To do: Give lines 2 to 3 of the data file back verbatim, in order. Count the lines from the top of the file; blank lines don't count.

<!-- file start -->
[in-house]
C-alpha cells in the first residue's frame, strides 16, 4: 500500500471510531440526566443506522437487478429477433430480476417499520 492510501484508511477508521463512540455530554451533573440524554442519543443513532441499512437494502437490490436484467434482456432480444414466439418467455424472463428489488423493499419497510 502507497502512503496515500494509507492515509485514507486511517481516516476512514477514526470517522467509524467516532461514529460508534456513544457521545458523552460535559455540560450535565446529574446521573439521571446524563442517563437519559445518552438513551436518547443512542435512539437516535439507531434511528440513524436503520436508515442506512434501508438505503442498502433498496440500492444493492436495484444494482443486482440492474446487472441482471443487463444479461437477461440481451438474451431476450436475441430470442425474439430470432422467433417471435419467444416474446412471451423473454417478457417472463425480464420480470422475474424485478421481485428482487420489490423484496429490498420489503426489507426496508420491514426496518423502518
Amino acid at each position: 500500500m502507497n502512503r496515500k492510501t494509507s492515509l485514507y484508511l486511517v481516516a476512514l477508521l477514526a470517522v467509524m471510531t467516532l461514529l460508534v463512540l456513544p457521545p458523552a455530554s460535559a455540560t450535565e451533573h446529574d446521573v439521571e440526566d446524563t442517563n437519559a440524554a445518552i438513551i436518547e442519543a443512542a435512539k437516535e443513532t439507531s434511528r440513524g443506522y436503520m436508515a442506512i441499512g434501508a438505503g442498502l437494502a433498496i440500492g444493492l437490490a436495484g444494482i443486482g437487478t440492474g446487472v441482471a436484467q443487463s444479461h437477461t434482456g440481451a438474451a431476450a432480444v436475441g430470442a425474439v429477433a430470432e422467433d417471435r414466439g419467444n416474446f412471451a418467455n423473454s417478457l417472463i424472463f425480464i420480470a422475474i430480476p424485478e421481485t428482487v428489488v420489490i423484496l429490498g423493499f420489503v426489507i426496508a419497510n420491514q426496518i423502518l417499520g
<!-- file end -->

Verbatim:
C-alpha cells in the first residue's frame, strides 16, 4: 500500500471510531440526566443506522437487478429477433430480476417499520 492510501484508511477508521463512540455530554451533573440524554442519543443513532441499512437494502437490490436484467434482456432480444414466439418467455424472463428489488423493499419497510 502507497502512503496515500494509507492515509485514507486511517481516516476512514477514526470517522467509524467516532461514529460508534456513544457521545458523552460535559455540560450535565446529574446521573439521571446524563442517563437519559445518552438513551436518547443512542435512539437516535439507531434511528440513524436503520436508515442506512434501508438505503442498502433498496440500492444493492436495484444494482443486482440492474446487472441482471443487463444479461437477461440481451438474451431476450436475441430470442425474439430470432422467433417471435419467444416474446412471451423473454417478457417472463425480464420480470422475474424485478421481485428482487420489490423484496429490498420489503426489507426496508420491514426496518423502518
Amino acid at each position: 500500500m502507497n502512503r496515500k492510501t494509507s492515509l485514507y484508511l486511517v481516516a476512514l477508521l477514526a470517522v467509524m471510531t467516532l461514529l460508534v463512540l456513544p457521545p458523552a455530554s460535559a455540560t450535565e451533573h446529574d446521573v439521571e440526566d446524563t442517563n437519559a440524554a445518552i438513551i436518547e442519543a443512542a435512539k437516535e443513532t439507531s434511528r440513524g443506522y436503520m436508515a442506512i441499512g434501508a438505503g442498502l437494502a433498496i440500492g444493492l437490490a436495484g444494482i443486482g437487478t440492474g446487472v441482471a436484467q443487463s444479461h437477461t434482456g440481451a438474451a431476450a432480444v436475441g430470442a425474439v429477433a430470432e422467433d417471435r414466439g419467444n416474446f412471451a418467455n423473454s417478457l417472463i424472463f425480464i420480470a422475474i430480476p424485478e421481485t428482487v428489488v420489490i423484496l429490498g423493499f420489503v426489507i426496508a419497510n420491514q426496518i423502518l417499520g